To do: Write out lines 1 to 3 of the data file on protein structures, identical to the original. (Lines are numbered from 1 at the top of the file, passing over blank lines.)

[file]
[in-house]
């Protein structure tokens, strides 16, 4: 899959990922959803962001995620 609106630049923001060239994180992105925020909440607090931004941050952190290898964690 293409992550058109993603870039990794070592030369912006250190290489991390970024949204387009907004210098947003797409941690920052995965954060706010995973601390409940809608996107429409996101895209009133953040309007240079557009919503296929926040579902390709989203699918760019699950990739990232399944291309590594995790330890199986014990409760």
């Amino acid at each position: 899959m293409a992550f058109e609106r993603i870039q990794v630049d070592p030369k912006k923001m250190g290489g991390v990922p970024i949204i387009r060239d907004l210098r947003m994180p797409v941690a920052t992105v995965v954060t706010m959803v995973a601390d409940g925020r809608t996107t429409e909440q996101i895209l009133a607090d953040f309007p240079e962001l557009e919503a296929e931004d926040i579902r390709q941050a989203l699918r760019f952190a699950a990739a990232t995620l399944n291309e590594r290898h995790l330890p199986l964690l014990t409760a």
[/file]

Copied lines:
[in-house]
């Protein structure tokens, strides 16, 4: 899959990922959803962001995620 609106630049923001060239994180992105925020909440607090931004941050952190290898964690 293409992550058109993603870039990794070592030369912006250190290489991390970024949204387009907004210098947003797409941690920052995965954060706010995973601390409940809608996107429409996101895209009133953040309007240079557009919503296929926040579902390709989203699918760019699950990739990232399944291309590594995790330890199986014990409760």
């Amino acid at each position: 899959m293409a992550f058109e609106r993603i870039q990794v630049d070592p030369k912006k923001m250190g290489g991390v990922p970024i949204i387009r060239d907004l210098r947003m994180p797409v941690a920052t992105v995965v954060t706010m959803v995973a601390d409940g925020r809608t996107t429409e909440q996101i895209l009133a607090d953040f309007p240079e962001l557009e919503a296929e931004d926040i579902r390709q941050a989203l699918r760019f952190a699950a990739a990232t995620l399944n291309e590594r290898h995790l330890p199986l964690l014990t409760a």